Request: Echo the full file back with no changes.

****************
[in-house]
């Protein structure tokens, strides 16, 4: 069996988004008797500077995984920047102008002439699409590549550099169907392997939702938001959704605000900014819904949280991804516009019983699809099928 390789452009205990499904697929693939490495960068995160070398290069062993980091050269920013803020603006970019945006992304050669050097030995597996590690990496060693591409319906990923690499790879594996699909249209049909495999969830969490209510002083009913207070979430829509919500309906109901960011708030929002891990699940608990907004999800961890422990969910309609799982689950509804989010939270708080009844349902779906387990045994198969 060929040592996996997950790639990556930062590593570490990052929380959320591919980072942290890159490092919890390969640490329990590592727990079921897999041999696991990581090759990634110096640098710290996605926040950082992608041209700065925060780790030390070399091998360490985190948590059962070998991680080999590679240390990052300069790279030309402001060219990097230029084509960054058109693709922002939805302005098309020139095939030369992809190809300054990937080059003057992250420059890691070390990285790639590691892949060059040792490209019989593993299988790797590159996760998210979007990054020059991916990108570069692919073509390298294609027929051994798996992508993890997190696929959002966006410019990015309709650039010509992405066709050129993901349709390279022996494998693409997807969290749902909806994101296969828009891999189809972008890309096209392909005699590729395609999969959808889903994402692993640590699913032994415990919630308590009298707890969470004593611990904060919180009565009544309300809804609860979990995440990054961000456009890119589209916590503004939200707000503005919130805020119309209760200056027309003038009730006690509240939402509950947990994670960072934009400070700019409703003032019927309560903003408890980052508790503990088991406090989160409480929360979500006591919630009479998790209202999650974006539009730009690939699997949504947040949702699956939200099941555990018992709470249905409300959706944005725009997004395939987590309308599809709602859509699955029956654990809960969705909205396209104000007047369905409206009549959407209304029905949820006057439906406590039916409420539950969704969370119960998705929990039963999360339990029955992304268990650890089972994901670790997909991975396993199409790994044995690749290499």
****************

[in-house]
């Protein structure tokens, strides 16, 4: 069996988004008797500077995984920047102008002439699409590549550099169907392997939702938001959704605000900014819904949280991804516009019983699809099928 390789452009205990499904697929693939490495960068995160070398290069062993980091050269920013803020603006970019945006992304050669050097030995597996590690990496060693591409319906990923690499790879594996699909249209049909495999969830969490209510002083009913207070979430829509919500309906109901960011708030929002891990699940608990907004999800961890422990969910309609799982689950509804989010939270708080009844349902779906387990045994198969 060929040592996996997950790639990556930062590593570490990052929380959320591919980072942290890159490092919890390969640490329990590592727990079921897999041999696991990581090759990634110096640098710290996605926040950082992608041209700065925060780790030390070399091998360490985190948590059962070998991680080999590679240390990052300069790279030309402001060219990097230029084509960054058109693709922002939805302005098309020139095939030369992809190809300054990937080059003057992250420059890691070390990285790639590691892949060059040792490209019989593993299988790797590159996760998210979007990054020059991916990108570069692919073509390298294609027929051994798996992508993890997190696929959002966006410019990015309709650039010509992405066709050129993901349709390279022996494998693409997807969290749902909806994101296969828009891999189809972008890309096209392909005699590729395609999969959808889903994402692993640590699913032994415990919630308590009298707890969470004593611990904060919180009565009544309300809804609860979990995440990054961000456009890119589209916590503004939200707000503005919130805020119309209760200056027309003038009730006690509240939402509950947990994670960072934009400070700019409703003032019927309560903003408890980052508790503990088991406090989160409480929360979500006591919630009479998790209202999650974006539009730009690939699997949504947040949702699956939200099941555990018992709470249905409300959706944005725009997004395939987590309308599809709602859509699955029956654990809960969705909205396209104000007047369905409206009549959407209304029905949820006057439906406590039916409420539950969704969370119960998705929990039963999360339990029955992304268990650890089972994901670790997909991975396993199409790994044995690749290499």